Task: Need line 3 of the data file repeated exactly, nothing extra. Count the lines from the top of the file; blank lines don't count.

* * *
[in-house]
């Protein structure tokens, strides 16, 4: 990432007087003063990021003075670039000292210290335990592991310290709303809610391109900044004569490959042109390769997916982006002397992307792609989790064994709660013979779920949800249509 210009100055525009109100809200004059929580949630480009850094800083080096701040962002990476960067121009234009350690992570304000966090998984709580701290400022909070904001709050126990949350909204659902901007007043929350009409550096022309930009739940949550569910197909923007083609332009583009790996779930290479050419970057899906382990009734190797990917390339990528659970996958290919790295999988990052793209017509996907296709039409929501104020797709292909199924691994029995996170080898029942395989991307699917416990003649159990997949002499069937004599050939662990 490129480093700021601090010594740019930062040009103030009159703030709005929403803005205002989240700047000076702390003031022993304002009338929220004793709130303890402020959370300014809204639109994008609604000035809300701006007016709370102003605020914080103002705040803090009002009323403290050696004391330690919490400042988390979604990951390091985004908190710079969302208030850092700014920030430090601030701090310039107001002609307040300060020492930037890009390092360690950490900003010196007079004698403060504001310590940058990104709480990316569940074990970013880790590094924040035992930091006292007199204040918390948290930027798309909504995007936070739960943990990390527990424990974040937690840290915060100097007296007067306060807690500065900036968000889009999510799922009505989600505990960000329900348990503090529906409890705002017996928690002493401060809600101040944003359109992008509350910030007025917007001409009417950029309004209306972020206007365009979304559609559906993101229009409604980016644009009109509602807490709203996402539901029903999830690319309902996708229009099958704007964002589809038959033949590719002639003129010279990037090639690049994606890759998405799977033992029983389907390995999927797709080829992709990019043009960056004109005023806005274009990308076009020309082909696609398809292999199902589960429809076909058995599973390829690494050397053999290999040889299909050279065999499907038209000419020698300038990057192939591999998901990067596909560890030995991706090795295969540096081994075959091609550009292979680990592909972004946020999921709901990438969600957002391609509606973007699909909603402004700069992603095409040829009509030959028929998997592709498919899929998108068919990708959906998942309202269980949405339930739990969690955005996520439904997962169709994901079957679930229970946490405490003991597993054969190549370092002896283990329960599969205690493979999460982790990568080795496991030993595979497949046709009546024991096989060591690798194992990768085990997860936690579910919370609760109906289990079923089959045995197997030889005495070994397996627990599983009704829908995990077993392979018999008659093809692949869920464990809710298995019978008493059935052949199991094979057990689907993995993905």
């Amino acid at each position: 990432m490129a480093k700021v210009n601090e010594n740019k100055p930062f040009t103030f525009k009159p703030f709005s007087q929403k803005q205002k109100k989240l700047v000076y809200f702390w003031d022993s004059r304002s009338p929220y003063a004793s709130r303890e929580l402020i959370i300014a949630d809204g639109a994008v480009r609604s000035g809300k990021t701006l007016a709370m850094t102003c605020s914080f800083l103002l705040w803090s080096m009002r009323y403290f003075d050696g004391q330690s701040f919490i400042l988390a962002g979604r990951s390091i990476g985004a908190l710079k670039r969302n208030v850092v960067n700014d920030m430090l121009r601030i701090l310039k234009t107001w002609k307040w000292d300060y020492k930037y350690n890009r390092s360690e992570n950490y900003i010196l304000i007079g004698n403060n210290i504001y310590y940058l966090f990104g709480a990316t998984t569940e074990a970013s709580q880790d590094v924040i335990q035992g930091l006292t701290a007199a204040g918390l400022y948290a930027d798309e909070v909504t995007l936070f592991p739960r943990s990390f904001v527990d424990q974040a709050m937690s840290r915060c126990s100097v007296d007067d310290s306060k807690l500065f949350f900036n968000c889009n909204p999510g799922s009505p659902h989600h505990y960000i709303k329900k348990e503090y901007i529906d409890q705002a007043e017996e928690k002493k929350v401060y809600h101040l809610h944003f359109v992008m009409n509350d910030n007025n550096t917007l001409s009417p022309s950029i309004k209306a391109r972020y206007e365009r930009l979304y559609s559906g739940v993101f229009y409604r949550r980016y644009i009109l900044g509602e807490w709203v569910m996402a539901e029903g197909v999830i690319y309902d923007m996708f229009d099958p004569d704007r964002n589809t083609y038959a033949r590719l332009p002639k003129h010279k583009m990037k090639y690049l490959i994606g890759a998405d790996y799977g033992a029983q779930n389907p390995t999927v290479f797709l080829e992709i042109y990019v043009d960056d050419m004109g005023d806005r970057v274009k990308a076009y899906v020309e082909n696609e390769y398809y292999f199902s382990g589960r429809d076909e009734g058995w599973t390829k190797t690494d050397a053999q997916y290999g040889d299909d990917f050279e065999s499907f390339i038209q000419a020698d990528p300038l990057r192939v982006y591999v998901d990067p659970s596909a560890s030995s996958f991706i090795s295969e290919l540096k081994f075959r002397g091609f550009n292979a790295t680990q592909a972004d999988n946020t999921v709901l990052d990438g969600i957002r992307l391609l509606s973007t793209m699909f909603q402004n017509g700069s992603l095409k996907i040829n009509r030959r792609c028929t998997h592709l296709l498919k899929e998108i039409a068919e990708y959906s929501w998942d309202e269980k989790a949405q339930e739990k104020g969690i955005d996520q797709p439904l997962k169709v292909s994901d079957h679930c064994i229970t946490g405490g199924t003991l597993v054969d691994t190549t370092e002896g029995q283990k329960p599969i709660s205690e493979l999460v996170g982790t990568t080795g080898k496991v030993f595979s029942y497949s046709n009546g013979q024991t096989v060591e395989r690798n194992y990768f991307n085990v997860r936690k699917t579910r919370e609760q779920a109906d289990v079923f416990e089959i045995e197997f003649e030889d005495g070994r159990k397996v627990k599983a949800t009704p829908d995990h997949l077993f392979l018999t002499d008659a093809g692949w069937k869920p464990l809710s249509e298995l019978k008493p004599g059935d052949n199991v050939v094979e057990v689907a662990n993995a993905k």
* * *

């Amino acid at each position: 990432m490129a480093k700021v210009n601090e010594n740019k100055p930062f040009t103030f525009k009159p703030f709005s007087q929403k803005q205002k109100k989240l700047v000076y809200f702390w003031d022993s004059r304002s009338p929220y003063a004793s709130r303890e929580l402020i959370i300014a949630d809204g639109a994008v480009r609604s000035g809300k990021t701006l007016a709370m850094t102003c605020s914080f800083l103002l705040w803090s080096m009002r009323y403290f003075d050696g004391q330690s701040f919490i400042l988390a962002g979604r990951s390091i990476g985004a908190l710079k670039r969302n208030v850092v960067n700014d920030m430090l121009r601030i701090l310039k234009t107001w002609k307040w000292d300060y020492k930037y350690n890009r390092s360690e992570n950490y900003i010196l304000i007079g004698n403060n210290i504001y310590y940058l966090f990104g709480a990316t998984t569940e074990a970013s709580q880790d590094v924040i335990q035992g930091l006292t701290a007199a204040g918390l400022y948290a930027d798309e909070v909504t995007l936070f592991p739960r943990s990390f904001v527990d424990q974040a709050m937690s840290r915060c126990s100097v007296d007067d310290s306060k807690l500065f949350f900036n968000c889009n909204p999510g799922s009505p659902h989600h505990y960000i709303k329900k348990e503090y901007i529906d409890q705002a007043e017996e928690k002493k929350v401060y809600h101040l809610h944003f359109v992008m009409n509350d910030n007025n550096t917007l001409s009417p022309s950029i309004k209306a391109r972020y206007e365009r930009l979304y559609s559906g739940v993101f229009y409604r949550r980016y644009i009109l900044g509602e807490w709203v569910m996402a539901e029903g197909v999830i690319y309902d923007m996708f229009d099958p004569d704007r964002n589809t083609y038959a033949r590719l332009p002639k003129h010279k583009m990037k090639y690049l490959i994606g890759a998405d790996y799977g033992a029983q779930n389907p390995t999927v290479f797709l080829e992709i042109y990019v043009d960056d050419m004109g005023d806005r970057v274009k990308a076009y899906v020309e082909n696609e390769y398809y292999f199902s382990g589960r429809d076909e009734g058995w599973t390829k190797t690494d050397a053999q997916y290999g040889d299909d990917f050279e065999s499907f390339i038209q000419a020698d990528p300038l990057r192939v982006y591999v998901d990067p659970s596909a560890s030995s996958f991706i090795s295969e290919l540096k081994f075959r002397g091609f550009n292979a790295t680990q592909a972004d999988n946020t999921v709901l990052d990438g969600i957002r992307l391609l509606s973007t793209m699909f909603q402004n017509g700069s992603l095409k996907i040829n009509r030959r792609c028929t998997h592709l296709l498919k899929e998108i039409a068919e990708y959906s929501w998942d309202e269980k989790a949405q339930e739990k104020g969690i955005d996520q797709p439904l997962k169709v292909s994901d079957h679930c064994i229970t946490g405490g199924t003991l597993v054969d691994t190549t370092e002896g029995q283990k329960p599969i709660s205690e493979l999460v996170g982790t990568t080795g080898k496991v030993f595979s029942y497949s046709n009546g013979q024991t096989v060591e395989r690798n194992y990768f991307n085990v997860r936690k699917t579910r919370e609760q779920a109906d289990v079923f416990e089959i045995e197997f003649e030889d005495g070994r159990k397996v627990k599983a949800t009704p829908d995990h997949l077993f392979l018999t002499d008659a093809g692949w069937k869920p464990l809710s249509e298995l019978k008493p004599g059935d052949n199991v050939v094979e057990v689907a662990n993995a993905k």